• FIG. 2 also illustrates an example of combine circuitry 260 to combine a plurality of entries in the maintenance queue based on one or more conditions. Such a process is discussed in more detail with reference to FIG. 7 .
  • FIGS. 3A and 3B collectively illustrate the process of handling an incoming lookup operation comprising the input address.
  • the corresponding output address in the output address space e.g. a physical address space or a partial/intermediate address space
  • FIGS. 3A and 3B are discussed simultaneously.
  • the process begins at step 300 , where a lookup operation, e.g. from a virtual address to a physical address, is received. This occurs from a requester such as a CPU 310 being sent to lookup circuitry 230 . This may take the form of a TLB lookup.
  • the lookup circuitry 230 accesses and looks up the maintenance queue 220 . It is then determined, at a step 330 , whether there is a conflict in the maintenance queue 220 with the TLB lookup. If the result from the maintenance queue 220 to the lookup circuitry 230 indicates that such a conflict exists, then at a step 340 , the lookup circuitry 230 issues a TLB miss.
  • step 330 it is determined whether there is a tag match.
  • a lookup is performed at the TLB 230 in step 360 and relevant entries then have tags checked in step 350 .
  • the tag match process determines whether there is a corresponding output address given the input address in the lookup circuitry 230 .
  • step 340 a TLB miss is issued back to the CPU 310 or page walker circuit.
  • step 370 the corresponding output address is provided back to the CPU 310 .
  • the maintenance queue 220 can select a maintenance operation to be performed. This is then performed on the set of translations stored by the lookup circuitry 230 .
  • an acknowledgement is sent by the maintenance queue 220 in response to the maintenance operation being issued by the CPU 310 . Accordingly, the CPU 310 need not block or stall as a consequence of issuing the maintenance operation and waiting for that maintenance operation to be performed. Instead, it is possible for the maintenance operation to be queued and then performed at a convenient time.
  • a lookup operation comprising an input address, and a maintenance operation
  • storing a maintenance queue 220 of at least one maintenance operation storing a translation between the input address and an output address in an output address space, wherein in response to receiving the input address, the output address is provided in dependence on the maintenance queue 330 ; and in response to storing the maintenance operation, causing an acknowledgement to be sent to the requester.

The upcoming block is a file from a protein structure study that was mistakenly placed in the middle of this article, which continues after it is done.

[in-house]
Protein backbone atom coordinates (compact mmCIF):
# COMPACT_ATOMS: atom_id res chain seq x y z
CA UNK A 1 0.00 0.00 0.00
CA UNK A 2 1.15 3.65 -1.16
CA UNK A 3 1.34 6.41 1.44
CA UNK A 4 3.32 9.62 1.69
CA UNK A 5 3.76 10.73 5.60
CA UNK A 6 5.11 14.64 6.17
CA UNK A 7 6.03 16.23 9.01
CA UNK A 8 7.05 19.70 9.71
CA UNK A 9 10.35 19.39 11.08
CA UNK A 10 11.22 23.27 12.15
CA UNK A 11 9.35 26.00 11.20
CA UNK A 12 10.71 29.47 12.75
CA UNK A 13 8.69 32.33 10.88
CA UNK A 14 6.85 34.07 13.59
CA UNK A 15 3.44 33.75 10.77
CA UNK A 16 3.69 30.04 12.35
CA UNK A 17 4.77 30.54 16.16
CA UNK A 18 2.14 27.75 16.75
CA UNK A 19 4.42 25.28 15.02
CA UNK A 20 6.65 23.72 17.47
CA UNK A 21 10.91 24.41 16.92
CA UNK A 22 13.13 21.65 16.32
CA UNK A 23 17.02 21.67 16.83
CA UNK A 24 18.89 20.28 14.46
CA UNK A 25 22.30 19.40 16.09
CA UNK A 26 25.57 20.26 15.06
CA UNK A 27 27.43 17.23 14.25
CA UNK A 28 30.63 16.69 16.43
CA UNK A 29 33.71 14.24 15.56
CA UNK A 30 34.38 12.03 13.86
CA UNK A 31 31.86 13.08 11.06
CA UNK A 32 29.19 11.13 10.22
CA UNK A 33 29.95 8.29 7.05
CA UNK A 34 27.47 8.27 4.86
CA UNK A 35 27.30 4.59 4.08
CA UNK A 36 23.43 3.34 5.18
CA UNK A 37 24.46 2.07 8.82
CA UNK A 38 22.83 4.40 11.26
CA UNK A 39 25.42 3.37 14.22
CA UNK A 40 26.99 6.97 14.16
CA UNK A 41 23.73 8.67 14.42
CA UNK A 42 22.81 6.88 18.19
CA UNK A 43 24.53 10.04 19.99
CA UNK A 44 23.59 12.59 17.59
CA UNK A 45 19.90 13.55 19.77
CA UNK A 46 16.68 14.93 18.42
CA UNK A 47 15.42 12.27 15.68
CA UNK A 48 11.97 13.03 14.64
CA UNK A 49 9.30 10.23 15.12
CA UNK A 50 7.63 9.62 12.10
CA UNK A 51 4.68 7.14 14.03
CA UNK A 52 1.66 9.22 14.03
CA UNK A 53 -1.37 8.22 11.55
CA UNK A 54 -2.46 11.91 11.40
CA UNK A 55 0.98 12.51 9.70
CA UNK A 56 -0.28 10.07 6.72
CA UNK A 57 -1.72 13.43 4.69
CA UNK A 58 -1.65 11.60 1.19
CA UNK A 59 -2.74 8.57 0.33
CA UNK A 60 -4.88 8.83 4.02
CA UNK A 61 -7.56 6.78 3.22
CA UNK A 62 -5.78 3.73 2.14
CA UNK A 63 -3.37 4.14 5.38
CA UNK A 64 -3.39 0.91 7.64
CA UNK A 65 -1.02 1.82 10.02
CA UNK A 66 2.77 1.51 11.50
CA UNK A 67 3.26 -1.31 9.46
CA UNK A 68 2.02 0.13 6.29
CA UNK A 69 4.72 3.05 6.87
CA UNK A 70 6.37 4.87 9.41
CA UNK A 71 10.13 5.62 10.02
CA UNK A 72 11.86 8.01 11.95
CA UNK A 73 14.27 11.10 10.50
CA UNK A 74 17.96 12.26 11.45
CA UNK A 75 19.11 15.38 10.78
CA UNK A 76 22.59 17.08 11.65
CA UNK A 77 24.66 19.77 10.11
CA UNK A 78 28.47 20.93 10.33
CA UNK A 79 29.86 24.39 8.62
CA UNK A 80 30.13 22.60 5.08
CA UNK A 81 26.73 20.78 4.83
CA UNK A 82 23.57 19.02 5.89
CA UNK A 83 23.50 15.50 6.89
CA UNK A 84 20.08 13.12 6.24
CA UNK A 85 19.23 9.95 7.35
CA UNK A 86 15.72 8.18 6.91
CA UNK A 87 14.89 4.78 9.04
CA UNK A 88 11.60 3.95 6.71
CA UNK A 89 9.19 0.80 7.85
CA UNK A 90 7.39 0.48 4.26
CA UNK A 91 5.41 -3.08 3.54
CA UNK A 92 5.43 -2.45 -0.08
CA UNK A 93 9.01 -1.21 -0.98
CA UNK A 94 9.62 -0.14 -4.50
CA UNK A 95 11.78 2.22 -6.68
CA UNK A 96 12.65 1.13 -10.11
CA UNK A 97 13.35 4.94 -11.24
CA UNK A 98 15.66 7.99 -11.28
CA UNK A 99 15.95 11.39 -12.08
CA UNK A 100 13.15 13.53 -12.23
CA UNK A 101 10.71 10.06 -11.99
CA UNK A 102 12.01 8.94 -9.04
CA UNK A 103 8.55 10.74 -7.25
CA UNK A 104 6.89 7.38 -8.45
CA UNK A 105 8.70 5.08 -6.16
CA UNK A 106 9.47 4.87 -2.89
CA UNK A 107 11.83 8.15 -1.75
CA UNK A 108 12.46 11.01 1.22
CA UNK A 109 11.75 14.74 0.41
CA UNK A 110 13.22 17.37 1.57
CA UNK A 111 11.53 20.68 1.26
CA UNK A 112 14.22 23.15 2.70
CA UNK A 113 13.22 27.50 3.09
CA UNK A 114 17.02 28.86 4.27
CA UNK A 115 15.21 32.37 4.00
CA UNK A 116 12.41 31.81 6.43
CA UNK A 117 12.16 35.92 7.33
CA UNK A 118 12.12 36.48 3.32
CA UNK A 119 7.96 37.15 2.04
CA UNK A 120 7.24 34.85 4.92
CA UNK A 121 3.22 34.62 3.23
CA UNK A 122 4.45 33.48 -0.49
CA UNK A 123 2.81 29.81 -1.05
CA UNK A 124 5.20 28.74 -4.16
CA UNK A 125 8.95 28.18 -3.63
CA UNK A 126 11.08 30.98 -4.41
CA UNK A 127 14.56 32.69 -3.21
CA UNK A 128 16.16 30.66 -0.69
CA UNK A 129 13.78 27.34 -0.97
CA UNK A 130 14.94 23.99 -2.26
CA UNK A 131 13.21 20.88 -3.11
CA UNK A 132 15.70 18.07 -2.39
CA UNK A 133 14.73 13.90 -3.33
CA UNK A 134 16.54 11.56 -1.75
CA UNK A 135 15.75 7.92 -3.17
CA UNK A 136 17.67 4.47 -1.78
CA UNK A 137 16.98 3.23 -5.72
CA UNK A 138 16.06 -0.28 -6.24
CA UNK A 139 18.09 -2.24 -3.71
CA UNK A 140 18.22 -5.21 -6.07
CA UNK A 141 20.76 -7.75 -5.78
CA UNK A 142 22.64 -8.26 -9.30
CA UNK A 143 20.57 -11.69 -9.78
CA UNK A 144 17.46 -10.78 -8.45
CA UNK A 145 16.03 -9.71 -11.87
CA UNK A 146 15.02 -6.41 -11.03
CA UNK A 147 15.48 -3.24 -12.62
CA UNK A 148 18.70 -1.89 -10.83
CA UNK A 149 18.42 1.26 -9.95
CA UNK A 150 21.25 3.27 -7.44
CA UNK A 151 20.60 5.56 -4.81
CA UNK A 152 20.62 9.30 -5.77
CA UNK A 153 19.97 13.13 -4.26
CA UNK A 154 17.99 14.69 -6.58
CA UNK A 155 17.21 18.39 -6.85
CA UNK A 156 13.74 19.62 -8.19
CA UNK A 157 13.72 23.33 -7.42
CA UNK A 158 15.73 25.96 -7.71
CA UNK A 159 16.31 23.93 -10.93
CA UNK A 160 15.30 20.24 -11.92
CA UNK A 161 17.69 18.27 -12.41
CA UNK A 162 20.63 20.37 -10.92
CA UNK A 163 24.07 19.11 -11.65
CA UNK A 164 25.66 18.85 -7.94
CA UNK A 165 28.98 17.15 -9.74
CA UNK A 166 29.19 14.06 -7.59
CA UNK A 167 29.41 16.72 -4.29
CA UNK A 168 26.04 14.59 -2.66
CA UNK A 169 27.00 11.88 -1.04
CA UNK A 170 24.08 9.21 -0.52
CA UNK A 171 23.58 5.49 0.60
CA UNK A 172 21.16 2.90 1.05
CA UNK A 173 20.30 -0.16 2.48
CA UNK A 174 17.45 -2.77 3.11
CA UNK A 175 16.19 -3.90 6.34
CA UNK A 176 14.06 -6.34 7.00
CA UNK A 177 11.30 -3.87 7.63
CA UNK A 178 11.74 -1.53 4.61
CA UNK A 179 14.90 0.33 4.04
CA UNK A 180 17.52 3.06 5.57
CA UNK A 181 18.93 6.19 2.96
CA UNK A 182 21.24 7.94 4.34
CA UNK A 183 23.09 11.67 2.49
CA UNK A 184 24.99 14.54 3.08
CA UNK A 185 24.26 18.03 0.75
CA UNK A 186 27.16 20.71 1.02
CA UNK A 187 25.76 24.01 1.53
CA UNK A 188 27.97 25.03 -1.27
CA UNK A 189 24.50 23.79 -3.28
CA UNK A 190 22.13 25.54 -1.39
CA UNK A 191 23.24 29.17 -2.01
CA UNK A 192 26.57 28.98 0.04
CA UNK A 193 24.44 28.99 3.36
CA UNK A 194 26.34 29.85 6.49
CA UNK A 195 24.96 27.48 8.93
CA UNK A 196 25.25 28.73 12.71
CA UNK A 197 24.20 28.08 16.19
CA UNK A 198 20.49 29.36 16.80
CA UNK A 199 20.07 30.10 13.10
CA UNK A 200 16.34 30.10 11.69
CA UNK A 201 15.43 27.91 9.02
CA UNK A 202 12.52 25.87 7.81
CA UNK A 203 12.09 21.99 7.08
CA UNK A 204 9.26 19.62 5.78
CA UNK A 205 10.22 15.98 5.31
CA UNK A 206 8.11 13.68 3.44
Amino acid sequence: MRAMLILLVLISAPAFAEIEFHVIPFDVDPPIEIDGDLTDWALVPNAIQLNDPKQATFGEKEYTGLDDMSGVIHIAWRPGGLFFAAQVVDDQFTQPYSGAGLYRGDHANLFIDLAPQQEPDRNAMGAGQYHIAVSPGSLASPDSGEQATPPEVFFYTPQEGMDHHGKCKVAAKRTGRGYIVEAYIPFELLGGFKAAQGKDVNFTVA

• FIG. 4 illustrates a maintenance operation in accordance with some embodiments.
  • FIG. 4 illustrates an example in which the maintenance operation accesses a plurality of translations in the address storage 230 .
  • FIG. 4 also illustrates an example in which the maintenance operation sequentially accesses translations in the address storage 230 and an example in which the address storage is adapted to be memory mapped; and the maintenance operation accesses translations in the address storage 230 using non-temporal accesses.
  • a non-temporal access is one in which a new entry is not installed in a cache as a consequence of that access. For example, as a result of the non-temporal accesses, no entry is stored in the Last Level Cache (LLC). Such an action avoids adding unnecessary data to the cache as a consequence of a maintenance operation. There is therefore an assumption that the data is not going to be used again in the near future and so should not evict other useful data (and should not be cached). In some embodiments, rather than using a non-temporal access, a regular access is used and any resulting entry added to the cache is given a high replacement priority such that the entry will be replaced more easily.
  • LLC Last Level Cache
  • FIG. 4 illustrates an example in which the maintenance operation is an invalidation operation.
  • an invalidation operation causes the valid flag of one or more entries in the table is made (e.g. cleared) to indicate that the entry is no longer usable. Accordingly, those entries can be replaced by other entries as required. In some other embodiments, the invalidation operation could cause entries to be deleted altogether.
  • FIG. 4 also illustrates an example in which the invalidation operation is to invalidate one or more translations in the address storage 230 based on one or more of: a virtual address, a range of virtual addresses, an address space identifier, a virtual machine identifier, an intermediate physical address, and a physical address.
  • the invalidation could therefore use one or more (any combination) of such parameters in order to indicate those entries that should be subject to the invalidation.
  • other parameters could be used in addition (or instead).